Next Steps

Step III. Information gathered during the workshops will be presented in report form to the North Carolina General Assembly, local government officials, the state's congressional delegation and the trust funds that will administer the state's tobacco settlement monies. Reports on the workshops also will be sent to workshop participants.

 

The Rural Center is also working with economists and economic development experts at UNC-Chapel Hill and agriculture economists at North Carolina State University to develop economic models, which will form the basis of tobacco-related policy options. This work is slated to be finished by February 2001.

 

Tobacco Advisory Committee

The tobacco advisory committee was formed in 1999 to examine the changes facing the tobacco industry, specifically the impacts of the 1998 Tobacco Settlement. Members include:

W. David Austin, Research Triangle Institute; Betty Bailey, RAFI; Johnny Bailey, N.C. Department of Revenue; Rolf Blizzard, Office of the President Pro Tem, N.C. Senate; Richard Bostic, Fiscal Research Division of the N.C. General Assembly; A. Blake Brown, NCSU Department of Agricultural and Resource Economics; Michael Brown, RAFI; Billy Caldwell, Cooperative Extension Service; W.K. Collins, N.C. Agricultural Extension Service; Kevin Cook, Governor's Policy Office; Harry Daniel, N.C. Department of Agriculture; Peter Daniel, N.C. Farm Bureau; LeAnn Davis, N.C. Department of Commerce; Ferrel Guillory, School of Journalism and Mass Communications at UNC-CH; Arnold Hamm, Flu-Cured Tobacco Stabilization; Ed Jones, NCSU; Akhtar Khan, Employment Security Commission; Mike Kiltie, State Budget and Management; Don Liner, Institute of Government; Donald McDowell, N.C. A&T University; Bill McNeil, N.C. Department of Commerce; Norma Ware Mills, Office of the President Pro Tem of the N.C. Senate; Thomas A. Sabel, U.S. Department of Agriculture; David J. Sullivan, N.C. Community College System; Rebecca Troutman, N.C. Association of County Commissioners; and William Upchurch, N.C. Department of Agriculture.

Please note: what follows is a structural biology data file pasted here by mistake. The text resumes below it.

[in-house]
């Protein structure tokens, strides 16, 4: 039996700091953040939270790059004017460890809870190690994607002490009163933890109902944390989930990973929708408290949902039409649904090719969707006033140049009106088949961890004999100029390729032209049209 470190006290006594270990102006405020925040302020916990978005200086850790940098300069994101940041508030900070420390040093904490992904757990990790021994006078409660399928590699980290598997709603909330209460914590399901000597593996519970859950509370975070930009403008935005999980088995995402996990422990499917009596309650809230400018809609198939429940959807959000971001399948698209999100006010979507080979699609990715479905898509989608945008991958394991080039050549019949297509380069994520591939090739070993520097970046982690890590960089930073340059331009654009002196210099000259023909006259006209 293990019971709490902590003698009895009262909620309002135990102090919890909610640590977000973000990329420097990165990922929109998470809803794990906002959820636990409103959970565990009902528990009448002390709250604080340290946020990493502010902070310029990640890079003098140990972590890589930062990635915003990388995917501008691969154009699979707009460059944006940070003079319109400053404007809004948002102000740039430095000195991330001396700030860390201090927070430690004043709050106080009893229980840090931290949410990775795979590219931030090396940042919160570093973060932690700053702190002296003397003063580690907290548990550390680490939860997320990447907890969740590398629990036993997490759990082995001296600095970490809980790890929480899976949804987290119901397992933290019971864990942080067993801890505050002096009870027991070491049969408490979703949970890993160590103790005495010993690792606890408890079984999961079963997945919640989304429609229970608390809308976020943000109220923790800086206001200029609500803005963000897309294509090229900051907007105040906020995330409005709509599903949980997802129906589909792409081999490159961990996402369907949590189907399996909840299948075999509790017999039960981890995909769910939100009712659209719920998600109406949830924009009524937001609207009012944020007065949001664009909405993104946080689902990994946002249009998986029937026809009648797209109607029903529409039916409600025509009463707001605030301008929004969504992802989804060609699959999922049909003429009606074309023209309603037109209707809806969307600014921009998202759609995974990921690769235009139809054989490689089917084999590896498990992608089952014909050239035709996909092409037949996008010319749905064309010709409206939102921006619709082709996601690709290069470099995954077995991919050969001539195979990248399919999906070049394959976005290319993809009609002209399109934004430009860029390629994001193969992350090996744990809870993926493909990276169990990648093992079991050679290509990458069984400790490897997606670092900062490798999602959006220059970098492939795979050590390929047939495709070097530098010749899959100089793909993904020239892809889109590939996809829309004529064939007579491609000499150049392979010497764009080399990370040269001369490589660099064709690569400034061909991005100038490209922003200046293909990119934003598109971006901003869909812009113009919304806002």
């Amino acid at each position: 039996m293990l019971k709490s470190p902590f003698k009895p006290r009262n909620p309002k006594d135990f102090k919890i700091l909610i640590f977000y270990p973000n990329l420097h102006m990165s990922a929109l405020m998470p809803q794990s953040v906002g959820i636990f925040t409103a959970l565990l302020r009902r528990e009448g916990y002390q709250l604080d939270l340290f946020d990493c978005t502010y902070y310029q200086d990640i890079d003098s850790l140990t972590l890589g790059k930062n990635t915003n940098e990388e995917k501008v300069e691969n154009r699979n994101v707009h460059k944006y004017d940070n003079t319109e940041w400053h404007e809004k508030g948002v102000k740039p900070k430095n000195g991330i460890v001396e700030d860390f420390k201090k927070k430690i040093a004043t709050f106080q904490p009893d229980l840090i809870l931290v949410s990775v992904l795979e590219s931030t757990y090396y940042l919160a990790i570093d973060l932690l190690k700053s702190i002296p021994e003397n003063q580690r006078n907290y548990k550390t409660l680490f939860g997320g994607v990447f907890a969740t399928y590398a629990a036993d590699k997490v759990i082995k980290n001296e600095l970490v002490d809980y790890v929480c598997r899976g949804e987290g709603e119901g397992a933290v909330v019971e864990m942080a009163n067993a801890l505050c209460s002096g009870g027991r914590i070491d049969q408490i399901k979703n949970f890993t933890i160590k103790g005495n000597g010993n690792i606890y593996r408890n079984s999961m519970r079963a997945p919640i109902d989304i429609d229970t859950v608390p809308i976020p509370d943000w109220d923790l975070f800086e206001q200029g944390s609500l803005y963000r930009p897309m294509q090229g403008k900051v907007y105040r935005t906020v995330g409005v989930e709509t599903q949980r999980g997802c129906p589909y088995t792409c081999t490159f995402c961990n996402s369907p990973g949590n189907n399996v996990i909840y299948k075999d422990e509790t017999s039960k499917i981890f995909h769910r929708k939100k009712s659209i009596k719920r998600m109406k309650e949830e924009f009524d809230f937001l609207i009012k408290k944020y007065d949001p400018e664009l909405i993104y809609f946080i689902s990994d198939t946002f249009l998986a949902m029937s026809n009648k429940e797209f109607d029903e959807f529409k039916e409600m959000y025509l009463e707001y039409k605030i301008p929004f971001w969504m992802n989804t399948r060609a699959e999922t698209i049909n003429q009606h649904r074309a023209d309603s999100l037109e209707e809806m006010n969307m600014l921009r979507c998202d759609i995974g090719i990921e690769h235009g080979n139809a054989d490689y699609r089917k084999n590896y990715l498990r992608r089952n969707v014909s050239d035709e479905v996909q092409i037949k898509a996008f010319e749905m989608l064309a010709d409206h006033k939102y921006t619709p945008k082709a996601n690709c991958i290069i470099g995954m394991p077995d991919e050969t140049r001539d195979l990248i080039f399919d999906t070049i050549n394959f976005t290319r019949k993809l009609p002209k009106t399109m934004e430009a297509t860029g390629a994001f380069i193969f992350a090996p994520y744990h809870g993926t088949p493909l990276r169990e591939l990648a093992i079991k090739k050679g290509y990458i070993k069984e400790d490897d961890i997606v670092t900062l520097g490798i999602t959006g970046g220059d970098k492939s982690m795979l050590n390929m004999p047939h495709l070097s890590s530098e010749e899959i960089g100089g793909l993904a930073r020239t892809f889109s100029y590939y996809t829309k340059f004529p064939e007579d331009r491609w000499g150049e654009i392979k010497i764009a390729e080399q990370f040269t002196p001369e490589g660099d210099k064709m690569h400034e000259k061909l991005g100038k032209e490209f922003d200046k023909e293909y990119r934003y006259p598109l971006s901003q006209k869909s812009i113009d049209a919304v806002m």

Read the Rural Center's report, "Tobacco in North Carolina: What's in store for our economy, our communities?"

Communities of Faith Initiative

This article was updated in 2001.